In 2022, GE Appliances (GEA) had become the fastest growing home appliances company in the USA and could proudly show-case innovation of its core business, such as Small Appliances and Recreational Vehicle appliances, as well as innovations in new channels, e.g working side-by-side with the Jewish community to develop appliances to be used during the Sabbath and with the visually impaired community to develop the talking laundry. However, what GEA is most proud of is the fact that the company now is, by its employees, labeled as ‘A Great Place to Work’ and that their goal is no longer limited to what competitors do, but instead focused on consistently building new capabilities to co-create and serve more and more users. However, behind all these successes is the most important innovation of them all-the reinvention of their own management model!

Only six years earlier, in 2016, the company was slowly dying with zero-growth. The top leadership was at this time focused on cost control and the culture was risk averse and focused on behavior that secured profit margin and cash flow, not innovation. To ensure this, leadership was top down, command and control and people selected had a long tenure in the company. Some employees described the company as a ‘machine’.

The change of GE Appliances was enabled by a new owner. In 2016, the company was acquired by Haier, which had transformed its own management model over the past years. With coaching and support from the new owner, the executive team of GE Appliances became convinced they could become the number one on the North American market if they followed some key new beliefs. As a result, in 2017, the old beliefs were exchanged with a new set of beliefs:

  • The user is the boss, we need zero distance to the users
  • Hierarchy is exchanged with a networked organization
  • Employees are entrepreneurs
  • Pay by enterprise is exchanged with Pay by users
  • Management needs to transform into a non-linear leadership
  • The corporation is a platform
  • The firm is transformed into a win-win ecosystem

Impact on the Management Model

Previous product lines were now transformed into user focused microenterprises, with P&L responsibilities. Previously powerful functions such as supply chain, sourcing, manufacturing, legal and human relations were changed into supporting platforms, serving the user-oriented microenterprises. In this way the whole organization was now focused on the market and user needs.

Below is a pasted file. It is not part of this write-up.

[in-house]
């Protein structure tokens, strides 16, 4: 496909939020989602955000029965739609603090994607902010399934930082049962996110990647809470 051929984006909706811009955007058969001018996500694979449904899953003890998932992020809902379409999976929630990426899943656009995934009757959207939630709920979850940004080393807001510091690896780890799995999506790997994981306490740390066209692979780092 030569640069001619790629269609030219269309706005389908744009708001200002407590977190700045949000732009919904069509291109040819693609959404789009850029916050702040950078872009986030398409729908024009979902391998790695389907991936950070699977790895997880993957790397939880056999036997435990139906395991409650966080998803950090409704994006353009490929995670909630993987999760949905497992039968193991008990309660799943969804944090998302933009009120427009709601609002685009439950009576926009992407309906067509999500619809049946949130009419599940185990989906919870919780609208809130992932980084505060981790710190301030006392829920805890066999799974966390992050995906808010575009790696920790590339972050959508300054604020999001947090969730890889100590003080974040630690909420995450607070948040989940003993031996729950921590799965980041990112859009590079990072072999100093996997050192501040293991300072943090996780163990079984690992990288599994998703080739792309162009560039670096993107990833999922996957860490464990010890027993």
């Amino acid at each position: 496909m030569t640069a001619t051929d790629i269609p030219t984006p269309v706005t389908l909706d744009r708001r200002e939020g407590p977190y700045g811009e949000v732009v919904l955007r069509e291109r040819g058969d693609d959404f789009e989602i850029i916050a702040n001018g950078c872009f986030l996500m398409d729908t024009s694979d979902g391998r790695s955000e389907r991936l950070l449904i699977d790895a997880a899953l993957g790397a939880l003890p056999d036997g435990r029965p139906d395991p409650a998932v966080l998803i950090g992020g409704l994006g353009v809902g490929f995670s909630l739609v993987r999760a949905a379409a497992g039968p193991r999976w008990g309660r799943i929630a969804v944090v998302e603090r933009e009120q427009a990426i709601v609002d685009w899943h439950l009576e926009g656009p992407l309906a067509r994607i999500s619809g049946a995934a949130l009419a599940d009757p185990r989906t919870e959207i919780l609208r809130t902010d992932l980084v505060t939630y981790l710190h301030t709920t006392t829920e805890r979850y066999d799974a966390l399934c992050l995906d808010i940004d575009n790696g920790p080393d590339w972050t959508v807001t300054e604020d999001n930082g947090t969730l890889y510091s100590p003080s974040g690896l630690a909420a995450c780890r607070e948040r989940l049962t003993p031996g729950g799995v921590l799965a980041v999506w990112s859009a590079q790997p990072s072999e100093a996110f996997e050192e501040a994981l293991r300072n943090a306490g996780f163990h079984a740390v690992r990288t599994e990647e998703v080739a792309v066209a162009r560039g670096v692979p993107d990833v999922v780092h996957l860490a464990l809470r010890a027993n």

Decision power and budget accountability were pushed down in the organization and the top leadership became leaner and focused primarily on new growth and inventing the future. By viewing the corporation as a platform, the company consistently added new high-growth businesses to its governance structure, going from 4 businesses in 2017 to 14 in early 2022. As has been mentioned, in July 2022, GE Appliances had become the fastest growing home appliance company in the USA.

New business opportunities also required new domain competences among employees as well as an entrepreneurial mindset and skillset. Coming up with ideas for incremental and radical innovations was now expected and rewarded, and new avenues for funding new initiatives were established.

When the changes within the company were established and rooted, GE Appliances next started to learn more about ecosystem businesses and brands and decided to become the leading ecosystem brand in North America in their industry.

As a result of the new management model, based on a new set of beliefs, GE Appliances improved their dynamic, ambidextrous, human-centric, open innovation, and systemic capabilities, which led to continuous innovation, adaptability and speed.

About the author:

Dr. Annika Steiber, author of the Springer book Leadership for the Digital Age